Government Claims That Encryption Will Lead To The Death of a Child

Encryption has become a new thing that large companies like Apple and Google have hopped on as a way for their customers to secure their phones to the fullest. As good as encryption sounds, the U.S. government thinks other wise when it comes to this secure lockdown of smartphone devices. In a boldly worded document released by the Department of Justice, they stated that a child could die if kidnapped. Now this may sound a little extreme to say such a thing but from the looks of what's going on, the US government is willing to do anything in their power to bypass smartphone encryption.

Reported by the Wall Street Journal, the Department of Justice implied in their document saying, "New encryption technology that renders locked [smartphones] impervious to law enforcement would lead to tragedy. A child would die, he said, because police wouldn't be able to scour a suspect's phone, according to people who attended the meeting." The Department of Justice's reasons sound a little extreme but even Apple thinks the same, calling the dead child scenario inflammatory.

In addition to their comment, the Department of Justice said, "But law-enforcement officials see it as a move in the wrong direction. The new encryption will make it much harder for the police, even with a court order, to look into a phone for messages, photos, appointments or contact lists, they say. Even Apple itself, if served with a court order, won't have the key to decipher information encrypted on its iPhones." These fiery words are just part of the big fight against technology companies that wish to protect their customers privacy against government monitoring and surveillance. Just recently, Facebook announced that their messaging service, WhatsApp is now using end-to-end encryption. Facebook will now no longer be able to decrypt any messages that gets sent from user to user. For the many people that use a smartphone, encryption is the best way we can secure our phones and keep them safe from people we would like to keep personal data from. The polarizing arguments between the U.S. Government and technology companies like Google and Apple is starting to heat up. Which direction do you think this debate will go? Drop your thoughts in the comments.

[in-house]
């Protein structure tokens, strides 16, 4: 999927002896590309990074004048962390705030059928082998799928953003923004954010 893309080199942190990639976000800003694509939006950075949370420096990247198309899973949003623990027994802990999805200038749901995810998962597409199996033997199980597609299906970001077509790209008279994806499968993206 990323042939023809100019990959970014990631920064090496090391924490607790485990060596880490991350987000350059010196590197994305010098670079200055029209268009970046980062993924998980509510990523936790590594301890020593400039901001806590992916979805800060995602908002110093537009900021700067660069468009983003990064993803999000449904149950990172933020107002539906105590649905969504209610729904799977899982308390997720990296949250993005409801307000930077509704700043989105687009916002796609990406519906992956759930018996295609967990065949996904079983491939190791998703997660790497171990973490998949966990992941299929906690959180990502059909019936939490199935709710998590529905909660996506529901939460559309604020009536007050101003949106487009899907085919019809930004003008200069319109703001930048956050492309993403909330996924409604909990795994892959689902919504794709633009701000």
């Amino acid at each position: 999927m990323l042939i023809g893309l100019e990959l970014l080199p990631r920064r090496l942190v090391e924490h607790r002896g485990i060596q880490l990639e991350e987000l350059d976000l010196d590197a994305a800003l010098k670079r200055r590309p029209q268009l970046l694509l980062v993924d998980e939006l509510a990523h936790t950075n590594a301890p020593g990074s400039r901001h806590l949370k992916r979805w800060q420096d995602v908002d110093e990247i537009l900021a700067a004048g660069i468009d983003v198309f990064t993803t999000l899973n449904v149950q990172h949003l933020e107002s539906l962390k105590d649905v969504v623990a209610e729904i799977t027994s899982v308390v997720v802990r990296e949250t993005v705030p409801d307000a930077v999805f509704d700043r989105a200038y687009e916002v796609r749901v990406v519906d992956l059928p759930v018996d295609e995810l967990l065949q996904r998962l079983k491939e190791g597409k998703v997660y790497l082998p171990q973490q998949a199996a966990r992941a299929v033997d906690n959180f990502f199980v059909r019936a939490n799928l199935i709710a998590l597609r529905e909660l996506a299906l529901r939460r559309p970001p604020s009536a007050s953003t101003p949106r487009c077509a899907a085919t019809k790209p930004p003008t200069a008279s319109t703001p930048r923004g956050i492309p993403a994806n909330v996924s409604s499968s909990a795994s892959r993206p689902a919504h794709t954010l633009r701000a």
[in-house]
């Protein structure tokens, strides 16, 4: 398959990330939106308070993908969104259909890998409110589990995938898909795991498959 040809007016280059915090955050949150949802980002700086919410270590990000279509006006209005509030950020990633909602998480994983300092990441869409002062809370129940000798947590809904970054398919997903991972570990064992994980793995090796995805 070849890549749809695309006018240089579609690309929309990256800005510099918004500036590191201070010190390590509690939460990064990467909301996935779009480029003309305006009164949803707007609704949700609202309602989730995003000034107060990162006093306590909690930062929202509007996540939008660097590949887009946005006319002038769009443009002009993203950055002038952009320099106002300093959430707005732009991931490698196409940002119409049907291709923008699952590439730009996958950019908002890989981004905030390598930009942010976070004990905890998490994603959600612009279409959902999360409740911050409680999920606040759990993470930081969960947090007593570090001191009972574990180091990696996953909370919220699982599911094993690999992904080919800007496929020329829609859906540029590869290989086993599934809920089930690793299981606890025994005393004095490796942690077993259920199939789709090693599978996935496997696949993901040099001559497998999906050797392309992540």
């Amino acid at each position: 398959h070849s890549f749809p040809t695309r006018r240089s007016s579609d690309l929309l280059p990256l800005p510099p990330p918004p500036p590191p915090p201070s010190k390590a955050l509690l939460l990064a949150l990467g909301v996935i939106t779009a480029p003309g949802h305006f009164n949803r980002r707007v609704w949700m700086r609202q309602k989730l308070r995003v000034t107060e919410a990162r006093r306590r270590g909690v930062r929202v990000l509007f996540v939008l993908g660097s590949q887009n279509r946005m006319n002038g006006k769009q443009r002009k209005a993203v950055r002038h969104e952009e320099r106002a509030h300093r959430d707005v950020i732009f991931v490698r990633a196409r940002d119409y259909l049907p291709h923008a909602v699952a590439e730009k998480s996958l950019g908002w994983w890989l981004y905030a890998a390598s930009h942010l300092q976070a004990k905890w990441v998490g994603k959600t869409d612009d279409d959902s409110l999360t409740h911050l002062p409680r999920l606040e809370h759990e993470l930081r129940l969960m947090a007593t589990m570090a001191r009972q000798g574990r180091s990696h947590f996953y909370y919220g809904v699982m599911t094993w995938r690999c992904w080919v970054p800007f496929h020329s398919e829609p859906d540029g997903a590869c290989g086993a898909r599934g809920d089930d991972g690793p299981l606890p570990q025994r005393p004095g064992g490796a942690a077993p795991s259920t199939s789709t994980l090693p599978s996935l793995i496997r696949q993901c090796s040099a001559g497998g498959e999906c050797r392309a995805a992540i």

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About the Author

Jamil Bryant

I'm an all around tech enthusiast that loves to walk into Best Buy and tinker with every usable device. Android has been a good friend of mine for some years now. As a user, the environment that the software takes you in is practically endless. Other than writing about new mobile tech I love to skateboard, create music, record podcast, and other unusual stuff.
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